Change search
CiteExportLink to record
Permanent link

Direct link
Cite
Citation style
  • apa
  • ieee
  • modern-language-association-8th-edition
  • vancouver
  • Other style
More styles
Language
  • de-DE
  • en-GB
  • en-US
  • fi-FI
  • nn-NO
  • nn-NB
  • sv-SE
  • Other locale
More languages
Output format
  • html
  • text
  • asciidoc
  • rtf
Ebola vaccine? Family first! Evidence from using a brief measure on Ebola vaccine demand in a national household survey during the outbreak in Sierra Leone
Global Immunization Division, Centers for Disease Control and Prevention, Atlanta, United States.
Global Immunization Division, Centers for Disease Control and Prevention, Atlanta, United States.
Division of Global Health Protection, Centers for Disease Control and Prevention, Atlanta, United States.
Global Immunization Division, Centers for Disease Control and Prevention, Atlanta, United States.
Show others and affiliations
2020 (English)In: Vaccine, ISSN 0264-410X, E-ISSN 1873-2518, Vol. 38, no 22, p. 3854-3861Article in journal (Refereed) Published
Sustainable development
Sustainable Development
Abstract [en]

Background: Vaccination against Ebolavirus is an emerging public health tool during Ebola Virus Disease outbreaks. We examined demand issues related to deployment of Ebolavirus vaccine during the 2014–2015 outbreak in Sierra Leone. Methods: A cluster survey was administered to a population-based sample in December 2014 (N = 3540), before any Ebola vaccine was available to the general public in Sierra Leone. Ebola vaccine demand was captured in this survey by three Likert-scale items that were used to develop a composite score and dichotomized into a binary outcome to define high demand. A multilevel logistic regression model was fitted to assess the associations between perceptions of who should be first to receive an Ebola vaccine and the expression of high demand for an Ebola vaccine. Results: The largest proportion of respondents reported that health workers (35.1%) or their own families (29.5%) should receive the vaccine first if it became available, rather than politicians (13.8%), vaccination teams (9.8%), or people in high risk areas (8.2%). High demand for an Ebola vaccine was expressed by 74.2% of respondents nationally. The odds of expressing high demand were 13 times greater among those who said they or their families should be the first to take the vaccine compared to those who said politicians should be the first recipients (adjusted odds ratio [aOR] 13.0 [95% confidence interval [CI] 7.8–21.6]). The ultra-brief measure of the Ebola vaccine demand demonstrated acceptable scale reliability (Cronbach's α = 0.79) and construct validity (single-factor loadings > 0.50). Conclusion: Perceptions of who should be the first to get the vaccine was associated with high demand for Ebola vaccine around the peak of the outbreak in Sierra Leone. Using an ultra-brief measure of Ebola vaccine demand is a feasible solution in outbreak settings and can help inform development of future rapid assessment tools.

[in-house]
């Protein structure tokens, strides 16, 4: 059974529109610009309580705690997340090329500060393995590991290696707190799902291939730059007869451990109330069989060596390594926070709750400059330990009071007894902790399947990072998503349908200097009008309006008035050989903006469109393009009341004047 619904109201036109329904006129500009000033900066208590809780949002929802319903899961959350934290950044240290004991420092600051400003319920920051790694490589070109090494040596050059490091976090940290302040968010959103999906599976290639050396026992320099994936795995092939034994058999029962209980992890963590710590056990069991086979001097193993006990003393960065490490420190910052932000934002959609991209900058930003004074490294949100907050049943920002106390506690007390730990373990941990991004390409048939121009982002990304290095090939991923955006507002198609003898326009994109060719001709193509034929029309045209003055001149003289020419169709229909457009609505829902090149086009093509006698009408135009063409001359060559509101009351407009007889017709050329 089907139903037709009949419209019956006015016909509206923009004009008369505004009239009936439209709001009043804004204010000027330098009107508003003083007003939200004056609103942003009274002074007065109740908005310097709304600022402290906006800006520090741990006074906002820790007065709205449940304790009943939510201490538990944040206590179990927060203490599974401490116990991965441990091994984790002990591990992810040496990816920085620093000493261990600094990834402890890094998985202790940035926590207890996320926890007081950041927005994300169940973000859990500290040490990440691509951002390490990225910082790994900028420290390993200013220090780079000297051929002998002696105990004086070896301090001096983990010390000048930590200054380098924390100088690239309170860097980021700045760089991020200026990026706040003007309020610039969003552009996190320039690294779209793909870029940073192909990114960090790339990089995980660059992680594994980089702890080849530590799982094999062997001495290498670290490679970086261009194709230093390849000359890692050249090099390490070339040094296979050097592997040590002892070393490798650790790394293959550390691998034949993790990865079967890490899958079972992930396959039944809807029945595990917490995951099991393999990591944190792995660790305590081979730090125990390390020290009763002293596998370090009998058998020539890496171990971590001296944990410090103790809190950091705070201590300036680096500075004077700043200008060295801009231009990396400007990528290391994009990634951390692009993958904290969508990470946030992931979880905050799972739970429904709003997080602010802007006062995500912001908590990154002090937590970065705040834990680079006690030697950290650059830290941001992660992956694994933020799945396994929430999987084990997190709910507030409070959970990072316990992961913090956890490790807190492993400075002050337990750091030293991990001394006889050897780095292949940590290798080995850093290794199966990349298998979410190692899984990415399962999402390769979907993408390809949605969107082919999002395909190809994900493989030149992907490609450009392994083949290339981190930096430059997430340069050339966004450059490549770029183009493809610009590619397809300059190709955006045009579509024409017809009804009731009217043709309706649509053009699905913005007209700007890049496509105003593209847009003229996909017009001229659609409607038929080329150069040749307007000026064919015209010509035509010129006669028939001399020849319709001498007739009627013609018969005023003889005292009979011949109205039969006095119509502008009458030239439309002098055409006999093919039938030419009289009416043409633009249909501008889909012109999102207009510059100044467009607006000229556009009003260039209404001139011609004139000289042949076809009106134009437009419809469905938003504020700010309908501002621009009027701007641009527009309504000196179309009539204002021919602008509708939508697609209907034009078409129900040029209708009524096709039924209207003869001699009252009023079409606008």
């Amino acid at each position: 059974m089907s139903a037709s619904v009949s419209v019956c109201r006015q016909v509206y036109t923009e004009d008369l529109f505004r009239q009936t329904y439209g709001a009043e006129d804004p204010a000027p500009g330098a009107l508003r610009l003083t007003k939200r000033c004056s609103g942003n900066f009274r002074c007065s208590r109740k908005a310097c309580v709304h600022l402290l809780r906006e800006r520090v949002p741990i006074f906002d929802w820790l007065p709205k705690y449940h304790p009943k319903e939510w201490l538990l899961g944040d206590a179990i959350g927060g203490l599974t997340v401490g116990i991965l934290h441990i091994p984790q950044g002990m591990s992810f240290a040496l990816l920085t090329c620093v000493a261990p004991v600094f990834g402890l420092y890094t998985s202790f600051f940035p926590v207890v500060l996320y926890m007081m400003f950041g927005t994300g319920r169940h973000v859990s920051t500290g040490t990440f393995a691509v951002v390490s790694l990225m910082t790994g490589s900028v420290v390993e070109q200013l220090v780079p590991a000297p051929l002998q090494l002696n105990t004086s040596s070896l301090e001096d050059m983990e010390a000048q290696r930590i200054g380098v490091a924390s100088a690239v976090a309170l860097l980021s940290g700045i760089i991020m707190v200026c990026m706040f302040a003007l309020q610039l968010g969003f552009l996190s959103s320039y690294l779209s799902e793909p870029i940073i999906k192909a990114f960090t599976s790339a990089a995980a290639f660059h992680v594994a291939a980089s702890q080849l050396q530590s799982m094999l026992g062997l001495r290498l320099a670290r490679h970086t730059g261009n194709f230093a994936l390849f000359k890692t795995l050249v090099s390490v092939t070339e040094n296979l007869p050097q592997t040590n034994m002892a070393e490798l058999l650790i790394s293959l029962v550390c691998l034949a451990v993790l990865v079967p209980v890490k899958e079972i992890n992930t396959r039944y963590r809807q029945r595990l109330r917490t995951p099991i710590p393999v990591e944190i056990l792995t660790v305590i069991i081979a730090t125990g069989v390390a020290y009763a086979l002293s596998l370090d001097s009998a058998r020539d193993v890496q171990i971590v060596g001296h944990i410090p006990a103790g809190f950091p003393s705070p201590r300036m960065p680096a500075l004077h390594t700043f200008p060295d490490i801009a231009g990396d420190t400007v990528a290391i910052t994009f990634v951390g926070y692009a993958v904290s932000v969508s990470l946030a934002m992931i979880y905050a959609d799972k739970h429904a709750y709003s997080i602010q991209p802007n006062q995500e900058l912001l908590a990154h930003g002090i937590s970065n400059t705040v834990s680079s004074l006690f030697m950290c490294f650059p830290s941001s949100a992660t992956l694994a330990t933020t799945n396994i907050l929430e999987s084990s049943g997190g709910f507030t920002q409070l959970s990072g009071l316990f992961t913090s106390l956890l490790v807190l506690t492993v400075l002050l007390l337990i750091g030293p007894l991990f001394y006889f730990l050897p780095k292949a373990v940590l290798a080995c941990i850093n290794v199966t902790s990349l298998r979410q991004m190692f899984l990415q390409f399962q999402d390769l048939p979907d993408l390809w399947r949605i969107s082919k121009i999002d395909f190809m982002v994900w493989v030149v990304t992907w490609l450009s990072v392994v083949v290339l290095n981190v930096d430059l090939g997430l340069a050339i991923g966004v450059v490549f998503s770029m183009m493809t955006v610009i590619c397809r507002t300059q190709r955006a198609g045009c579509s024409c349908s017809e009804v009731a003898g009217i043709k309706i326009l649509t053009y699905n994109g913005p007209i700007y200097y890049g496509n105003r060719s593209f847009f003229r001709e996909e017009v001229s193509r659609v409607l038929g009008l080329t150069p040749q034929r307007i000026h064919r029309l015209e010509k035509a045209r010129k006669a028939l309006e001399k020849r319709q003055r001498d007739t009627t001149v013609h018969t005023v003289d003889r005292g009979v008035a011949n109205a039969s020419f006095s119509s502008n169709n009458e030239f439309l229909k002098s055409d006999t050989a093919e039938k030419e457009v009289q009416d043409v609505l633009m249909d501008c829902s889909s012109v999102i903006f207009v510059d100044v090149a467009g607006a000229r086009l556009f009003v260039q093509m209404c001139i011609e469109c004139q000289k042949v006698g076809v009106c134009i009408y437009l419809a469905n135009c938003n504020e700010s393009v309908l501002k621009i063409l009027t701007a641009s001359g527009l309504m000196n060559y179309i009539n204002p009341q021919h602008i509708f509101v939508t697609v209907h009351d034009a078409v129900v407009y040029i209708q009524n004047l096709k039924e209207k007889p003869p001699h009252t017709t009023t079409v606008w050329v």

Place, publisher, year, edition, pages
Elsevier, 2020. Vol. 38, no 22, p. 3854-3861
Keywords [en]
Acceptance, Demand, Ebola, Measure, Reliability, Scale, Sierra Leone, Vaccine, Validity, Ebola vaccine, adolescent, adult, Article, construct validity, Ebola hemorrhagic fever, Ebolavirus, epidemic, family, female, health care delivery, health care need, health care personnel, health survey, high risk population, human, Likert scale, logistic regression analysis, major clinical study, male, medical assessment, patient selection, priority journal, public figure, young adult
National Category
Public Health, Global Health, Social Medicine and Epidemiology
Identifiers
URN: urn:nbn:se:hj:diva-48775DOI: 10.1016/j.vaccine.2020.03.044ISI: 000528840000006PubMedID: 32291102Scopus ID: 2-s2.0-85083053311Local ID: ;intsam;1434662OAI: oai:DiVA.org:hj-48775DiVA, id: diva2:1434662
Available from: 2020-06-03 Created: 2020-06-03 Last updated: 2021-02-24Bibliographically approved

Open Access in DiVA

No full text in DiVA

Other links

Publisher's full textPubMedScopus

Authority records

Zeebari, Zangin

Search in DiVA

By author/editor
Zeebari, Zangin
By organisation
JIBS, Statistics
In the same journal
Vaccine
Public Health, Global Health, Social Medicine and Epidemiology

Search outside of DiVA

GoogleGoogle Scholar

doi
pubmed
urn-nbn

Altmetric score

doi
pubmed
urn-nbn
Total: 218 hits
CiteExportLink to record
Permanent link

Direct link
Cite
Citation style
  • apa
  • ieee
  • modern-language-association-8th-edition
  • vancouver
  • Other style
More styles
Language
  • de-DE
  • en-GB
  • en-US
  • fi-FI
  • nn-NO
  • nn-NB
  • sv-SE
  • Other locale
More languages
Output format
  • html
  • text
  • asciidoc
  • rtf